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A learned artisan debates the system of the world: Le Clerc versus Mallemant de Messange


Sébastien Le Clerc (1637–1714) was the most renowned engraver of Louis XIV's France. For the history of scientific publishing, however, Le Clerc represents a telling paradox. Even though he followed a traditional route based on classic artisanal training, he also published extensively on scientific topics such as cosmology and mathematics. While contemporary scholarship usually stresses the importance of artisanal writing as a direct expression of artisanal experience and know-how, Le Clerc's publications, and specifically the work on cosmology in his Système du monde (1706–1708), go far beyond this. By reconstructing the debate between Le Clerc and the professor Mallemant de Messange on the authorship of this ‘system of the world’, this article argues that Le Clerc's involvement in publishing ventures shaped his identity both as an artisan and as a scientific author. Whereas the Scientific Revolution supposedly heralded a change from the world of ‘more or less’ to the ‘world of precision’, this article shows how an artisan could be more ‘precise’ than the learned scholar whose claims he disputed, and points to the importance of the literary field as a useful lens for observing the careers of early modern scientific practitioners.

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1 de Messange Claude Mallemant, Discours de Monsieur de Messange sur trois articles du Journal de Trévoux …, Paris, 1705, 1213 , 15–18.

2 Hall R., ‘The scholar and the craftsman in the scientific revolution’, in Clagett M. (ed.), Critical Problems in the History of Science, Madison: University of Wisconsin Press, 1962, pp. 323 , 21.

3 Smith Pamela H., The Body of the Artisan: Art and Experience in the Scientific Revolution, Chicago: The University of Chicago Press, 2004 ; Long Pamela O., Artisan/Practitioners and the Rise of the New Sciences, 1400–1600, Corvallis: Oregon State University Press, 2011 ; Long, ‘Trading zones in early modern Europe’, Isis (2015) 106, pp. 840847 . Erwin Panofsky pointed in a classic essay to the introduction during the Renaissance of ‘transmission belts, not only between but also within the manual and intellectual spheres. We can observe the formation of groups and friendships conducive to cross-fertilization between all kinds of people, including the much-maligned humanists; on the other hand, we can observe a combination of many interests in one and the same person’. Panofsky Erwin, ‘Artist, scientist, genius: notes on the Renaissance-dämmerung’, in Panofsky, The Renaissance: Six Essays, New York: Harper & Row, 1962, pp. 123182 , 138.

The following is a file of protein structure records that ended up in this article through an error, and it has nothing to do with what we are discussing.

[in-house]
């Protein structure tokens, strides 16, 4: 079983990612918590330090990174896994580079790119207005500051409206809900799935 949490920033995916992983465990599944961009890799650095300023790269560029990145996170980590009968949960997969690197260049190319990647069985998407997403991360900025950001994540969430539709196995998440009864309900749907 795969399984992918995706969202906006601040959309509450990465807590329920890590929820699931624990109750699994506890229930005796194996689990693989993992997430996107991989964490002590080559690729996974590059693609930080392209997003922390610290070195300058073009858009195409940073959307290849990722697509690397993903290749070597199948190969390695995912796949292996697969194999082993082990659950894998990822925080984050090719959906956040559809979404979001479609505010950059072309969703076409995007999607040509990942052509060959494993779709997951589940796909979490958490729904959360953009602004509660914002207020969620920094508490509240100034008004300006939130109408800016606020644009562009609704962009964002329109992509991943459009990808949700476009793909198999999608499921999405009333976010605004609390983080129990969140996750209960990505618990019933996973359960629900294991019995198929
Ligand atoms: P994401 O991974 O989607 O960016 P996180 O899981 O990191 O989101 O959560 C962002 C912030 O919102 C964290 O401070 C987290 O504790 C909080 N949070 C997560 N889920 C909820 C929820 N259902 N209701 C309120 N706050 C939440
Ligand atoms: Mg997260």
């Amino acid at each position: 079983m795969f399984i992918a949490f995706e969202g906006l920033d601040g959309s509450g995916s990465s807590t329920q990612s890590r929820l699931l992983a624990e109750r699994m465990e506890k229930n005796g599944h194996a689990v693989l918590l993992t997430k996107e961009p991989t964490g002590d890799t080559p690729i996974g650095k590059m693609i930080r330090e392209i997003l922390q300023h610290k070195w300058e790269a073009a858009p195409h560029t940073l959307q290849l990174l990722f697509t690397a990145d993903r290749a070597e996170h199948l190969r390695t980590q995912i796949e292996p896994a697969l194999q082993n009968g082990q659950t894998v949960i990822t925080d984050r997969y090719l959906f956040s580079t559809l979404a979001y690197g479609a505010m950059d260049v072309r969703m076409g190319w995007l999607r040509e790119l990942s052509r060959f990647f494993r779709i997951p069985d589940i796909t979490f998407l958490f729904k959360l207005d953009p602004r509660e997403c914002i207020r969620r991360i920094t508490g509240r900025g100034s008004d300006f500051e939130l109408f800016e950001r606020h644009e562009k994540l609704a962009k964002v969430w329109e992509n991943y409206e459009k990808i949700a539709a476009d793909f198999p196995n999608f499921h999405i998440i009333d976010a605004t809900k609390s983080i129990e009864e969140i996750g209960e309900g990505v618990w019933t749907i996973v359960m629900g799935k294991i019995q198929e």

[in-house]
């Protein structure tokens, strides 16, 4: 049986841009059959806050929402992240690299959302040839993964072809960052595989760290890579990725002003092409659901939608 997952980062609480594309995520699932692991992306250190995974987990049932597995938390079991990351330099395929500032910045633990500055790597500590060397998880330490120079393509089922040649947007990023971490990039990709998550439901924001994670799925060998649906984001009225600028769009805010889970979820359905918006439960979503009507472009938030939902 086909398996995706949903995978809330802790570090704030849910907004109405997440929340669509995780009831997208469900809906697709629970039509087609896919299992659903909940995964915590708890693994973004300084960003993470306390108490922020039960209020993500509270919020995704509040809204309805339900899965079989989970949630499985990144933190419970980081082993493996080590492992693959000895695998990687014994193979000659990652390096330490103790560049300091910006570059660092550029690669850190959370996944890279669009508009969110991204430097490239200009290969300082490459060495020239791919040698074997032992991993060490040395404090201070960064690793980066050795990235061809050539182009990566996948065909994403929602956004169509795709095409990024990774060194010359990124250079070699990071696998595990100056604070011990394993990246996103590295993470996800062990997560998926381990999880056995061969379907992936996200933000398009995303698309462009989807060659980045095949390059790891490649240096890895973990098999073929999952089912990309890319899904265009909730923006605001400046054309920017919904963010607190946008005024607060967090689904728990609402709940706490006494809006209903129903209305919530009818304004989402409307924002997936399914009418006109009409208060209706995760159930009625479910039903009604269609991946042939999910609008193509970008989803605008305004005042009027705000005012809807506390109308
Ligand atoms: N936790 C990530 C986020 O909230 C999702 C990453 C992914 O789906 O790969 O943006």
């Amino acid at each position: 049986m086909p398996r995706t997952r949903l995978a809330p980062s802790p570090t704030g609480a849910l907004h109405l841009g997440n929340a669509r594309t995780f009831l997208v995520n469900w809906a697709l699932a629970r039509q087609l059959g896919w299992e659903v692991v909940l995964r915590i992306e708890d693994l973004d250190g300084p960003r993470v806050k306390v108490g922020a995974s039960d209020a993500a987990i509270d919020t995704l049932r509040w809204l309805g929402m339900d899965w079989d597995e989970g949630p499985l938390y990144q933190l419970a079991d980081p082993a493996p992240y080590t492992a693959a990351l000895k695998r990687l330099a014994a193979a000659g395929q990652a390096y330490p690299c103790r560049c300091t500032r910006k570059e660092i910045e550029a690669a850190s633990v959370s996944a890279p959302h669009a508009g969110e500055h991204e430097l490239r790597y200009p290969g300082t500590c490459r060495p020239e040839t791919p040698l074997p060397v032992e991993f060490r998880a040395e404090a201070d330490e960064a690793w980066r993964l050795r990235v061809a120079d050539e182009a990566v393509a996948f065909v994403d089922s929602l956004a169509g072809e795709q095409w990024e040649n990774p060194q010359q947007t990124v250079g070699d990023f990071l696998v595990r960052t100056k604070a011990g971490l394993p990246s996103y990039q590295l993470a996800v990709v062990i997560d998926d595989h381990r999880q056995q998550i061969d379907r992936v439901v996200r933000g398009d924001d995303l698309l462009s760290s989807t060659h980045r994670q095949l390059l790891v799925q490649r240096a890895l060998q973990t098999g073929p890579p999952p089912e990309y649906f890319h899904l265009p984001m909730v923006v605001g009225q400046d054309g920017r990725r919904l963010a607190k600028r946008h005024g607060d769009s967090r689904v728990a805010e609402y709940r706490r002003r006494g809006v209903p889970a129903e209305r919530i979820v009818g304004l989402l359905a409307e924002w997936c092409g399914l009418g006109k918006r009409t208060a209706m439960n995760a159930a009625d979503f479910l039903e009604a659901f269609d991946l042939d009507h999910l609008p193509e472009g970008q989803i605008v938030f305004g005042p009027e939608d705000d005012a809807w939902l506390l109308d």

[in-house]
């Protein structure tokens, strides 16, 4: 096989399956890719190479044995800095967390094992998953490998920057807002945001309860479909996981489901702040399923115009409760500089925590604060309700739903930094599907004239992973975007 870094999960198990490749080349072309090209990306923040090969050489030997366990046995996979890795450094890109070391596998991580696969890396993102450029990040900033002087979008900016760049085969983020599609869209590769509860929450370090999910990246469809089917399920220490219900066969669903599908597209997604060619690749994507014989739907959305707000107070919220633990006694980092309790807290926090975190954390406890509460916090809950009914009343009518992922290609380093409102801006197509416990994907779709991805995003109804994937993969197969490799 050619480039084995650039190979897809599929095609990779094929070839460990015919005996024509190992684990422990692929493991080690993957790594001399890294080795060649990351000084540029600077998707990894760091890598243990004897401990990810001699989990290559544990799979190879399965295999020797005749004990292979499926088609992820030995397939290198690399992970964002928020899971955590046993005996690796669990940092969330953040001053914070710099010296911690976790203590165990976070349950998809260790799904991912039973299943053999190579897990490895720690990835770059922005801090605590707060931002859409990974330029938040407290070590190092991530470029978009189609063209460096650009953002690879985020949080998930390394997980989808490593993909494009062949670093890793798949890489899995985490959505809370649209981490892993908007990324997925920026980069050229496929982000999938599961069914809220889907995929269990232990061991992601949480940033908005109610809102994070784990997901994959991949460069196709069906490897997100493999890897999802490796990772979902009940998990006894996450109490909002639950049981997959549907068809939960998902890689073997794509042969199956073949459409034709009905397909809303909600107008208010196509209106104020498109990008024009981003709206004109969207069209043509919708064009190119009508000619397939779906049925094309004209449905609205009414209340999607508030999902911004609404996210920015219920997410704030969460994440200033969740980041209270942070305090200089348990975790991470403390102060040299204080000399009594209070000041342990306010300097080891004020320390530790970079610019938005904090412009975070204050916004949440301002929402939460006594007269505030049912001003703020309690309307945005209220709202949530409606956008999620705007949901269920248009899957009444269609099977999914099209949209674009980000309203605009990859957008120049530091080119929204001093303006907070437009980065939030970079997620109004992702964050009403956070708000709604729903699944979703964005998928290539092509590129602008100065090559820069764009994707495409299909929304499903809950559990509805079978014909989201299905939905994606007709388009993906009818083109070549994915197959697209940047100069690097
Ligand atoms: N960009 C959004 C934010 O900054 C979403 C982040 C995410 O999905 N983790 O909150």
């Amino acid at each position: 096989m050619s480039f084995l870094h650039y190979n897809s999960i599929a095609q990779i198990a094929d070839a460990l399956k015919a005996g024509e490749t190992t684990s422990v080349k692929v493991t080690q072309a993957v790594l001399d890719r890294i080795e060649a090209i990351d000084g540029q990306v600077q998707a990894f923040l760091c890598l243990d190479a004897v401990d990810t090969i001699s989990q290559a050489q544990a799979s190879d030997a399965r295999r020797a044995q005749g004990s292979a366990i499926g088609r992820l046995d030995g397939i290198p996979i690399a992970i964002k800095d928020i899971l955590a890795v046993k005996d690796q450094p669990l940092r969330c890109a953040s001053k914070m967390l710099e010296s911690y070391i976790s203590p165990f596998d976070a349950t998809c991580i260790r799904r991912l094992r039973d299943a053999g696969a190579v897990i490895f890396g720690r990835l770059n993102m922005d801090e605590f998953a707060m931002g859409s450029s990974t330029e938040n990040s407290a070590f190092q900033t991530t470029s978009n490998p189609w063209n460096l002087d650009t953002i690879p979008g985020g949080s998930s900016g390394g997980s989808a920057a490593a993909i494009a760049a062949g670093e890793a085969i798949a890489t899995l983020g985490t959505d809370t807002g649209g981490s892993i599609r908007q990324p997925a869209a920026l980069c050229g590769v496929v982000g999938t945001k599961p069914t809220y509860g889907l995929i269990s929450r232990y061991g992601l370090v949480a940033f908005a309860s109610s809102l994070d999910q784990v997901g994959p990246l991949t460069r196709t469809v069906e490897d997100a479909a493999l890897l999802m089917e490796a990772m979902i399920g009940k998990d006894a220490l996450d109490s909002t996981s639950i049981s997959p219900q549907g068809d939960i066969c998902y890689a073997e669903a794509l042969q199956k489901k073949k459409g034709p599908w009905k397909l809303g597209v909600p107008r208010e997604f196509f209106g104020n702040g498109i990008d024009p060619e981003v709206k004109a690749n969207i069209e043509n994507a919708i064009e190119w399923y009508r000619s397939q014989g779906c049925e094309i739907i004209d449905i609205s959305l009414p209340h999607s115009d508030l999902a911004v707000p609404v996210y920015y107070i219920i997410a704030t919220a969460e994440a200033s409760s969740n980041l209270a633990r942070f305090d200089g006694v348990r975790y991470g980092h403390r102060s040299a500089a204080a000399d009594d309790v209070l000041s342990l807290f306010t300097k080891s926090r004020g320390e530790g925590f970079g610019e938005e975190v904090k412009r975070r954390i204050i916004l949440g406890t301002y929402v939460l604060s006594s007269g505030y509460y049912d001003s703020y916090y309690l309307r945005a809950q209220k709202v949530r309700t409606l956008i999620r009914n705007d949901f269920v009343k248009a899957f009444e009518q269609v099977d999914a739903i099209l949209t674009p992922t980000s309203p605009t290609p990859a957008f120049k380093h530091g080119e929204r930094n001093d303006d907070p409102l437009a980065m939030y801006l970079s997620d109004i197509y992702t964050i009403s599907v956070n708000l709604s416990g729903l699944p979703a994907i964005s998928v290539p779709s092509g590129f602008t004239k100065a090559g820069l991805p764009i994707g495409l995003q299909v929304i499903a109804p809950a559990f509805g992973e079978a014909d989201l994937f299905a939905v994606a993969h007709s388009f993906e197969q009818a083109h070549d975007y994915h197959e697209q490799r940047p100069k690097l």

4 See Ash Eric H., ‘Introduction: expertise and the early modern state’, Osiris, second series (2010) 25, pp. 124 ; as well as Klein Ursula, ‘Artisanal–scientific experts in eighteenth-century France and Germany’, Annals of Science (2012) 69, pp. 303306  – the articles both introduce the arguments and further references; Bertucci Paola and Courcelle Olivier, ‘Artisanal knowledge, expertise, and patronage in early eighteenth-century Paris: the Société des arts (1728–36)’, Eighteenth-Century Studies (2015) 48, pp. 159179 .

5 Following the hypotheses in Rabinovitch Oded, ‘Chameleons between science and literature: observation, writing, and the early Parisian academy of sciences in the literary field’, History of Science (2013) 51, pp. 3362 .

6 In fact, Pamela Long has recently argued that there is a great need for works on artisanal reading and writing practices: Long, ‘Trading Zones’, op. cit. (3), p. 846.